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How We Avoided the Mini-Waterfall Trap

8 September 2016


While working on a new project, my enterprise data management team decided to try Agile sprints for delivery. (We are largely a Waterfall organization, but we have some flexibility at the team level to run Agile). This decision was driven by failure in phase 1 of the project during the user acceptance testing (UAT) phase, and also by a business rejection of the new data to use instead of their existing reports. This increased our business need to validate and test smaller chunks and "bless" them before we could go deeper into development and production. Our business was happy to hear about the plan and became excited to try the new approach.

The team and business were new to Agile sprints, and I was a new ScrumMaster working with this team for the first time. These circumstances meant that I had to be careful to not be an "Agile dictator" and instead coach the team so that they could organize themselves in Agile sprints and adhere to the Agile values, rather than falling into the trap of running recurring Waterfall sprints.

As a team, we worked on a few things throughout the sprints.
  • We worked with business to prioritize the reports, and we stuck to the priority throughout the project. Business was allowed to change priorities (remember, we are Agile), and they leveraged that. At the same time, the team was always transparent in terms of what it was going to cost to change those priorities, which helped business make smart decisions.
  • As part of the demo for a Sprint Zero, we walked business through how, based on their priorities, we broke each report into granular components. Depending on the business definition of each component, we picked up a few components (based on our velocity), and we tested the data outcome against their reports before we started development. Once developed, we passed each component to business for UAT while the team continued to build other components.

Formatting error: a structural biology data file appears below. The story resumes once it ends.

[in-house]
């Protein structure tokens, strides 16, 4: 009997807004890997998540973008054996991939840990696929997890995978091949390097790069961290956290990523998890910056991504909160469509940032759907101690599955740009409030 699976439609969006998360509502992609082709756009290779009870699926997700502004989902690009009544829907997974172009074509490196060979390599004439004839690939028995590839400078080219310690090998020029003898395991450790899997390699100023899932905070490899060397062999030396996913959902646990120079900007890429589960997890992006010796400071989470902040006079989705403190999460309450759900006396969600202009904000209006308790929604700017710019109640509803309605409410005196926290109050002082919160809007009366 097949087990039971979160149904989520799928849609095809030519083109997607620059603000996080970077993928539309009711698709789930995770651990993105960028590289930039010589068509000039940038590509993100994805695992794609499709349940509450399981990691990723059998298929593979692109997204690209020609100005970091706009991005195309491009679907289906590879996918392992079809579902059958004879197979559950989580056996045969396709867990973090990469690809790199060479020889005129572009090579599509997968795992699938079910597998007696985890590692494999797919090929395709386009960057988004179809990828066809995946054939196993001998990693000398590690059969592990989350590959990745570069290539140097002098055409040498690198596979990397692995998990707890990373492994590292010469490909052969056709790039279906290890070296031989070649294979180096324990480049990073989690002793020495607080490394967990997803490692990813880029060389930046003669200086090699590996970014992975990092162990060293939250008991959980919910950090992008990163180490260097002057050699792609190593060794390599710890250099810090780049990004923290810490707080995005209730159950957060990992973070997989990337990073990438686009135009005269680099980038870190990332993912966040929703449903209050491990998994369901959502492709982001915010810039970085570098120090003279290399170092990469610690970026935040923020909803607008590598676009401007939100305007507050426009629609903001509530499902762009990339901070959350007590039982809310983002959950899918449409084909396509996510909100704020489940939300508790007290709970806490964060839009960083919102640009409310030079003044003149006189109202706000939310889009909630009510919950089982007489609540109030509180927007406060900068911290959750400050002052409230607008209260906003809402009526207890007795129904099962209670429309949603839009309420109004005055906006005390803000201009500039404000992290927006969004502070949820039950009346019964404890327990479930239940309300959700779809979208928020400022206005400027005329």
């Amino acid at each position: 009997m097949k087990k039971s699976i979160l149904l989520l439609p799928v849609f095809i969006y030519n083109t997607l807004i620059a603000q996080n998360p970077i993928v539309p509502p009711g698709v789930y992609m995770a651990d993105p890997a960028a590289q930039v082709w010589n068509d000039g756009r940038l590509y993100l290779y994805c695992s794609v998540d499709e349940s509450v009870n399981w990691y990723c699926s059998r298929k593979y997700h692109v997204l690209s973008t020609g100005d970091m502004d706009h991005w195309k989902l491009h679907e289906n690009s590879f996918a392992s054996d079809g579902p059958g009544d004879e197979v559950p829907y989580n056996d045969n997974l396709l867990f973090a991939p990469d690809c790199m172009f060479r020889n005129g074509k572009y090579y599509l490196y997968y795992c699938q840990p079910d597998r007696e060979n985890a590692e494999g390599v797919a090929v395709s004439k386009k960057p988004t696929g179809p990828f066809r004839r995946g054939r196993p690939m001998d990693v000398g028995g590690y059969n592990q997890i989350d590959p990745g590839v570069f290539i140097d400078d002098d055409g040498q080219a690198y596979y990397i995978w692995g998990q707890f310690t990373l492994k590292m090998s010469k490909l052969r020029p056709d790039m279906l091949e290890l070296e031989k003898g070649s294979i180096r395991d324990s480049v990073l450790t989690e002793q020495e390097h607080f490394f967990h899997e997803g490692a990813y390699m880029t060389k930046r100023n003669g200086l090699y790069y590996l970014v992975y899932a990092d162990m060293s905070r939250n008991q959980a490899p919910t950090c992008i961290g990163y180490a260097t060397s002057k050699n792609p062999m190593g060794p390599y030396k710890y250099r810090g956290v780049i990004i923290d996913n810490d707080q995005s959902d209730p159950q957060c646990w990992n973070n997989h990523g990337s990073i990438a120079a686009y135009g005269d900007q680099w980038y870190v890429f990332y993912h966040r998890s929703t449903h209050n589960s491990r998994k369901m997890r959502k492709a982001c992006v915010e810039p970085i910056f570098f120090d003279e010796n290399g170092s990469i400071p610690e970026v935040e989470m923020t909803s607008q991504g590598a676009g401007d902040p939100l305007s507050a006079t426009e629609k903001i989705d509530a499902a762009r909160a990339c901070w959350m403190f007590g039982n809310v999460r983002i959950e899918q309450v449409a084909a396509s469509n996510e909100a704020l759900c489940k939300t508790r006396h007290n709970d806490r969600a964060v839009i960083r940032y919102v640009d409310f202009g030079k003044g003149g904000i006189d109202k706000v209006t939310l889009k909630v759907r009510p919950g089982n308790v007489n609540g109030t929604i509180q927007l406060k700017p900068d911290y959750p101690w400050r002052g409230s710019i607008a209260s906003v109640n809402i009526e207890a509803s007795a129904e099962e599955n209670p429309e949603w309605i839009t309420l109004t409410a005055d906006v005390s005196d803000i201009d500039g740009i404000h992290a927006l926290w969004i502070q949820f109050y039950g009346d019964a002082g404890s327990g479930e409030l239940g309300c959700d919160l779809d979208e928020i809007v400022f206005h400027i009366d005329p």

• After confirming with business that the components worked, we migrated and exposed the components to production for business to use in reports. At this point, business could request changes if the components did not provide the desired functional results.
  • If, during our data testing, we found issues that required fixing the work flows, we had another team create stories (because we were a cross-functional team), and our team would move on to the next priority.
  • The team picked up stories based on velocity and priority, but, based on their delivery cycle, they divided their Definition of Done into four stages to ensure that business got what they wanted by the end of the fourth stage.
    1. Each component passed data testing and matched the data outcome of the business reports. This helped business feel confident about the integrity of the data.
    2. Components that failed the data testing had to be fixed before they could be picked up for a component.
    3. Development was followed by the business UAT testing in the quality assurance environment.
    4. If the UAT passed, production was deployed.
  • By the end of Sprint 2, our business was well versed with the four stages and was ready to help us with whatever we needed at the end of each stage.
  • Business was heavily involved in UAT and was increasingly satisfied and open to using the new data.
  • Every sprint, the business and team were continually discussing priorities, component definitions, data issues, business logic, reports, and everything else that mattered for a successful delivery.
  • By the fourth month, business was able to maintain a three-month product backlog, which helped the team manage the resources needed and project the delivery of a complete report.
  • The team was comfortable with the new Agile sprints and understood the importance of upholding Agile values, such as:
    1. Individuals and interactions over processes and tools
    2. Working software over comprehensive documentation
    3. Customer collaboration over contract negotiations
    4. Responding to change over following a plan
In the end, we had a happy customer, and we were a well-trained team that was successful at Agile.
 

Opinions represent those of the author and not of Scrum Alliance. The sharing of member-contributed content on this site does not imply endorsement of specific Scrum methods or practices beyond those taught by Scrum Alliance Certified Trainers and Coaches.



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